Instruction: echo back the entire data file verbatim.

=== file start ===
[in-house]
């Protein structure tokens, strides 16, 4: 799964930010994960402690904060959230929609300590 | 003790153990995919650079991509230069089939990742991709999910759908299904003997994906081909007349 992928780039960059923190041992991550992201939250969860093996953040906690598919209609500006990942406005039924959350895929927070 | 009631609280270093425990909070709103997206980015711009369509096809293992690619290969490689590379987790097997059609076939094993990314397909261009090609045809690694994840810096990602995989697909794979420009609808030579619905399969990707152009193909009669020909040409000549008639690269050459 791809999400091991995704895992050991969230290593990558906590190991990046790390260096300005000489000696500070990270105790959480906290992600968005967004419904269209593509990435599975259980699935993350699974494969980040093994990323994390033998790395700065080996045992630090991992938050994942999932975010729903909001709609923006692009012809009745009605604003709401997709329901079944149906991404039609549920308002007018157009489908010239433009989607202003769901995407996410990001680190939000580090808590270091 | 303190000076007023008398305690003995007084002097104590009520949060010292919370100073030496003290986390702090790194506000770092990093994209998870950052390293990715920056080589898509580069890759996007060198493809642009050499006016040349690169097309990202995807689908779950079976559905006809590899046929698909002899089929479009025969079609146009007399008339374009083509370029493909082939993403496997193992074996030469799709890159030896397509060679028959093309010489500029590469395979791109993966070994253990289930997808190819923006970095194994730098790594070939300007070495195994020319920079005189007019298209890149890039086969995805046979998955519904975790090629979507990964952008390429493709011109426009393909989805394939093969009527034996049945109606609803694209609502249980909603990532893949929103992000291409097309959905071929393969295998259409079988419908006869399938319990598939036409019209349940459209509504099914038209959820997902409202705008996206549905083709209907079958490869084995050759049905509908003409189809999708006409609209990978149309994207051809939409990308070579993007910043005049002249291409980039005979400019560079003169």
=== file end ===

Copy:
[in-house]
């Protein structure tokens, strides 16, 4: 799964930010994960402690904060959230929609300590 | 003790153990995919650079991509230069089939990742991709999910759908299904003997994906081909007349 992928780039960059923190041992991550992201939250969860093996953040906690598919209609500006990942406005039924959350895929927070 | 009631609280270093425990909070709103997206980015711009369509096809293992690619290969490689590379987790097997059609076939094993990314397909261009090609045809690694994840810096990602995989697909794979420009609808030579619905399969990707152009193909009669020909040409000549008639690269050459 791809999400091991995704895992050991969230290593990558906590190991990046790390260096300005000489000696500070990270105790959480906290992600968005967004419904269209593509990435599975259980699935993350699974494969980040093994990323994390033998790395700065080996045992630090991992938050994942999932975010729903909001709609923006692009012809009745009605604003709401997709329901079944149906991404039609549920308002007018157009489908010239433009989607202003769901995407996410990001680190939000580090808590270091 | 303190000076007023008398305690003995007084002097104590009520949060010292919370100073030496003290986390702090790194506000770092990093994209998870950052390293990715920056080589898509580069890759996007060198493809642009050499006016040349690169097309990202995807689908779950079976559905006809590899046929698909002899089929479009025969079609146009007399008339374009083509370029493909082939993403496997193992074996030469799709890159030896397509060679028959093309010489500029590469395979791109993966070994253990289930997808190819923006970095194994730098790594070939300007070495195994020319920079005189007019298209890149890039086969995805046979998955519904975790090629979507990964952008390429493709011109426009393909989805394939093969009527034996049945109606609803694209609502249980909603990532893949929103992000291409097309959905071929393969295998259409079988419908006869399938319990598939036409019209349940459209509504099914038209959820997902409202705008996206549905083709209907079958490869084995050759049905509908003409189809999708006409609209990978149309994207051809939409990308070579993007910043005049002249291409980039005979400019560079003169």